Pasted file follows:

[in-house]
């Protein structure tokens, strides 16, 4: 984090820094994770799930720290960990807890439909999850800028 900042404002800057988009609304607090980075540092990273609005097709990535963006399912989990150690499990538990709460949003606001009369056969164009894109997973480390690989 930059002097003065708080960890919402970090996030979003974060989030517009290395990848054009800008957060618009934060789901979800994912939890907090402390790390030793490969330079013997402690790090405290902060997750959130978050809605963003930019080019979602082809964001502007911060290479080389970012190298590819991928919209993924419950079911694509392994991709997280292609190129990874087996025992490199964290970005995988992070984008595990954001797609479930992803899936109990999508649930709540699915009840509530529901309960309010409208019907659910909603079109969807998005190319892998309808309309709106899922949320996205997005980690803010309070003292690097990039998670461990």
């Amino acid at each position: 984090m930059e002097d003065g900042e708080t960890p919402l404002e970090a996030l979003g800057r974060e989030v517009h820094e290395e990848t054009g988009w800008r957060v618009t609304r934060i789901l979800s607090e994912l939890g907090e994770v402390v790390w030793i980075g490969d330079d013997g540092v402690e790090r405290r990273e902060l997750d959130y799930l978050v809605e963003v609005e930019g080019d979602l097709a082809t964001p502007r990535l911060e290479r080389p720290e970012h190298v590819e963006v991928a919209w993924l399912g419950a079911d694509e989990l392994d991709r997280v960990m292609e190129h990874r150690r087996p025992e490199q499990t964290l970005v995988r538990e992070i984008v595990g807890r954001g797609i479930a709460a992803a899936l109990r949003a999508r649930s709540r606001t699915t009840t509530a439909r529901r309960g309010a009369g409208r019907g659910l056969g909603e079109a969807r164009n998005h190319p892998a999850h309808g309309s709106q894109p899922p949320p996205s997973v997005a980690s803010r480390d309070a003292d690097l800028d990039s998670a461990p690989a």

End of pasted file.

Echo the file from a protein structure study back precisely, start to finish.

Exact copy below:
[in-house]
């Protein structure tokens, strides 16, 4: 984090820094994770799930720290960990807890439909999850800028 900042404002800057988009609304607090980075540092990273609005097709990535963006399912989990150690499990538990709460949003606001009369056969164009894109997973480390690989 930059002097003065708080960890919402970090996030979003974060989030517009290395990848054009800008957060618009934060789901979800994912939890907090402390790390030793490969330079013997402690790090405290902060997750959130978050809605963003930019080019979602082809964001502007911060290479080389970012190298590819991928919209993924419950079911694509392994991709997280292609190129990874087996025992490199964290970005995988992070984008595990954001797609479930992803899936109990999508649930709540699915009840509530529901309960309010409208019907659910909603079109969807998005190319892998309808309309709106899922949320996205997005980690803010309070003292690097990039998670461990």
């Amino acid at each position: 984090m930059e002097d003065g900042e708080t960890p919402l404002e970090a996030l979003g800057r974060e989030v517009h820094e290395e990848t054009g988009w800008r957060v618009t609304r934060i789901l979800s607090e994912l939890g907090e994770v402390v790390w030793i980075g490969d330079d013997g540092v402690e790090r405290r990273e902060l997750d959130y799930l978050v809605e963003v609005e930019g080019d979602l097709a082809t964001p502007r990535l911060e290479r080389p720290e970012h190298v590819e963006v991928a919209w993924l399912g419950a079911d694509e989990l392994d991709r997280v960990m292609e190129h990874r150690r087996p025992e490199q499990t964290l970005v995988r538990e992070i984008v595990g807890r954001g797609i479930a709460a992803a899936l109990r949003a999508r649930s709540r606001t699915t009840t509530a439909r529901r309960g309010a009369g409208r019907g659910l056969g909603e079109a969807r164009n998005h190319p892998a999850h309808g309309s709106q894109p899922p949320p996205s997973v997005a980690s803010r480390d309070a003292d690097l800028d990039s998670a461990p690989a």